Legacy consultant Richard Radcliffe and Jon Brewer, founder of Bequeathed, look at the two sides of the question of whether will-writing firms are correct in how they report how much money has been raised for charity.
I have no intention of pointing fingers at specific Will writing firms or solicitors. This is not a personal vendetta. My objective is 100% clear: any claims about “money raised” should be based on fact, not fiction or even future potential.
Having advised hundreds of charities on promoting legacy giving around the world for over 30 years I could easily claim I have helped raised billions of pounds. But in my view have not! I have facilitated action and then leave it in the hands of charities and their supporters. I would also hope that not one legacy fundraiser would ever say how much he/she has raised from legacies. Many of the gifts will have been put in Wills years earlier!
Supporters have the freedom of choice as to whether to leave a gift in their Will. This element of choice does not have a fluent journey through life.
There are times when our personal circumstances change, and we have to take a gift to a charity out of our Will.
We typically get our first Will in our 30s and this is a quick relatively thoughtless Will. But sometimes charities are remembered due to a personal family experience.
Our second Will is usually just before or after retirement. This Will involves a lot of thought and takes time to prepare: family circumstances, health issues and tax avoidance can all play a role. But the testator will NOT look at his/her Will drafted 30 years ago – it is an irrelevant document.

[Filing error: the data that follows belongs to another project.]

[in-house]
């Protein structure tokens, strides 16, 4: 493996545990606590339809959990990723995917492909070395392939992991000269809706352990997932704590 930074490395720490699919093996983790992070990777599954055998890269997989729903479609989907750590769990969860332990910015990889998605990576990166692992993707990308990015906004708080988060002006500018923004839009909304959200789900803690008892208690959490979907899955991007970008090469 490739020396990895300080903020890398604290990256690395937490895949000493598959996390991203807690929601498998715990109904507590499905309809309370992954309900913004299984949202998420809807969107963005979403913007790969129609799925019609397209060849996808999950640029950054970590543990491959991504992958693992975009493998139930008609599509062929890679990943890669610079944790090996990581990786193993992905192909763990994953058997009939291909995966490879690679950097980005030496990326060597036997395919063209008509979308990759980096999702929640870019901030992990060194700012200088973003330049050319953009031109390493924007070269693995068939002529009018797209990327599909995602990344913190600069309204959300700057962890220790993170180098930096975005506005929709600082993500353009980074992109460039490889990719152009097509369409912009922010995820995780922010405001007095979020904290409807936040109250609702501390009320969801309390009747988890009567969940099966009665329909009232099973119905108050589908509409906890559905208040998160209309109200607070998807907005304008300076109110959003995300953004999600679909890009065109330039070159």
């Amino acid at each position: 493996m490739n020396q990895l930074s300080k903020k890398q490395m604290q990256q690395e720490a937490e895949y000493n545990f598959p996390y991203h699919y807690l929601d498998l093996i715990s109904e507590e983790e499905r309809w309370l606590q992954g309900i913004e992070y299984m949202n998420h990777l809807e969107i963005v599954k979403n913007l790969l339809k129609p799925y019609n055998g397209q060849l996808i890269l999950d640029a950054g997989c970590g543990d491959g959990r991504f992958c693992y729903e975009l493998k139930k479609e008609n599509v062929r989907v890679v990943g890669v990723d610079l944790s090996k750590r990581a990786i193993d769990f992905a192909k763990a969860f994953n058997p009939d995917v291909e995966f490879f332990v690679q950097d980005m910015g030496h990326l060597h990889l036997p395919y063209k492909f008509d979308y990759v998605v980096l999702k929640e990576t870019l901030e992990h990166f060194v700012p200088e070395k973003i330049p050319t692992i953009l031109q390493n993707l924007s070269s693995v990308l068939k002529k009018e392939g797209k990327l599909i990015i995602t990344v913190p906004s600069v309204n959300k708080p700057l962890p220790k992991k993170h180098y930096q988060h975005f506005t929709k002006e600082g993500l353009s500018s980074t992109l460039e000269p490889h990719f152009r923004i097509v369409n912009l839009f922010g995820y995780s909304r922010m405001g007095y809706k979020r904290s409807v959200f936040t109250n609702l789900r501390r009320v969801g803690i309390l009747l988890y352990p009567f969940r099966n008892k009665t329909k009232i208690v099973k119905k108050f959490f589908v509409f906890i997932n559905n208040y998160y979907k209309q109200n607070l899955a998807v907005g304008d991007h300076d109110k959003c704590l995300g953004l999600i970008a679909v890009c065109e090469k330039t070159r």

As we grow older our charity relationships and loyalties change. When combined with the change in family circumstances the results can mean that some charities are replaces with newer charities, and that to ensure family needs are fulfilled the legacy might be a conditional legacy or even a contingent legacy – the latter being when the charity only receives the legacy if the whole family is wiped out.
With future care costs strongly etched on the brains of baby boomers they might change from giving a cash legacy to a residuary legacy so everyone gets something. But what is that “something” be. Do we really know when we are going to die or how much we will be worth by the time we die?
Families are also changing more than ever before with step-children and divorce increasingly common and necessitating a Will change.
The frequency of Will changes is fascinating to witness in focus groups. With the end of final salary pensions, and all the above influences, a Will is less permanent than it was 30 years ago.
In addition, the use of a codicil is almost non-existent. Letters of Wishes are more flexible and can be easily changed. It was interesting to recently hear a solicitor in one of my research assignments say “the advantage of a Letter of Wishes is that it gives added evidence of the personal wishes of a legator”.